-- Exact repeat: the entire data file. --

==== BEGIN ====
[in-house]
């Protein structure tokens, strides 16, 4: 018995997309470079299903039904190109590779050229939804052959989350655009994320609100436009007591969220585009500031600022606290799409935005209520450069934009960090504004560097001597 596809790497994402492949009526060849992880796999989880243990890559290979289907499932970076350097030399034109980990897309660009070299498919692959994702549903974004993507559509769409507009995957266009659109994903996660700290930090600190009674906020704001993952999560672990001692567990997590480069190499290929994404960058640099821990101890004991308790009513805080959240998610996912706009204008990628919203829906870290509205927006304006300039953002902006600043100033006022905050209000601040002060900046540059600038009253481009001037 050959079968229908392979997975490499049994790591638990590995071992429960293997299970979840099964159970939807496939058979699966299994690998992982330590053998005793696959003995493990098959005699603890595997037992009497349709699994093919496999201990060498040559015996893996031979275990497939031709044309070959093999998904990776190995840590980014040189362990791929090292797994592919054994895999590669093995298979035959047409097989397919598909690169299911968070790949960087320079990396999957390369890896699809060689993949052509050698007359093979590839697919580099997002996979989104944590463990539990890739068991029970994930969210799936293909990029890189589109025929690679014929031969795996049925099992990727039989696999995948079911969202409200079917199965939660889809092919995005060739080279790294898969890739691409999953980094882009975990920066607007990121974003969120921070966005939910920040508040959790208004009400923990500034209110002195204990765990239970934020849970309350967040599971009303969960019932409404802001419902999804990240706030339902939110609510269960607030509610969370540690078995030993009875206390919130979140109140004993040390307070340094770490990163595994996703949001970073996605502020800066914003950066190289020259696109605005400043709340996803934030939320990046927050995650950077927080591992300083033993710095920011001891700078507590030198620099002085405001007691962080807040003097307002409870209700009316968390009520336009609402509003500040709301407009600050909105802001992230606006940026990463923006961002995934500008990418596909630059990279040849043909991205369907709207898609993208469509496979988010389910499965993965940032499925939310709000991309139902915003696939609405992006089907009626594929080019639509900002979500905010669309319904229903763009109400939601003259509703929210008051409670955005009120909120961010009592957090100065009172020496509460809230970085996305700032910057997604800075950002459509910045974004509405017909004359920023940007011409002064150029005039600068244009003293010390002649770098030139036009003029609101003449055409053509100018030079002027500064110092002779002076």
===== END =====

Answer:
[in-house]
């Protein structure tokens, strides 16, 4: 018995997309470079299903039904190109590779050229939804052959989350655009994320609100436009007591969220585009500031600022606290799409935005209520450069934009960090504004560097001597 596809790497994402492949009526060849992880796999989880243990890559290979289907499932970076350097030399034109980990897309660009070299498919692959994702549903974004993507559509769409507009995957266009659109994903996660700290930090600190009674906020704001993952999560672990001692567990997590480069190499290929994404960058640099821990101890004991308790009513805080959240998610996912706009204008990628919203829906870290509205927006304006300039953002902006600043100033006022905050209000601040002060900046540059600038009253481009001037 050959079968229908392979997975490499049994790591638990590995071992429960293997299970979840099964159970939807496939058979699966299994690998992982330590053998005793696959003995493990098959005699603890595997037992009497349709699994093919496999201990060498040559015996893996031979275990497939031709044309070959093999998904990776190995840590980014040189362990791929090292797994592919054994895999590669093995298979035959047409097989397919598909690169299911968070790949960087320079990396999957390369890896699809060689993949052509050698007359093979590839697919580099997002996979989104944590463990539990890739068991029970994930969210799936293909990029890189589109025929690679014929031969795996049925099992990727039989696999995948079911969202409200079917199965939660889809092919995005060739080279790294898969890739691409999953980094882009975990920066607007990121974003969120921070966005939910920040508040959790208004009400923990500034209110002195204990765990239970934020849970309350967040599971009303969960019932409404802001419902999804990240706030339902939110609510269960607030509610969370540690078995030993009875206390919130979140109140004993040390307070340094770490990163595994996703949001970073996605502020800066914003950066190289020259696109605005400043709340996803934030939320990046927050995650950077927080591992300083033993710095920011001891700078507590030198620099002085405001007691962080807040003097307002409870209700009316968390009520336009609402509003500040709301407009600050909105802001992230606006940026990463923006961002995934500008990418596909630059990279040849043909991205369907709207898609993208469509496979988010389910499965993965940032499925939310709000991309139902915003696939609405992006089907009626594929080019639509900002979500905010669309319904229903763009109400939601003259509703929210008051409670955005009120909120961010009592957090100065009172020496509460809230970085996305700032910057997604800075950002459509910045974004509405017909004359920023940007011409002064150029005039600068244009003293010390002649770098030139036009003029609101003449055409053509100018030079002027500064110092002779002076």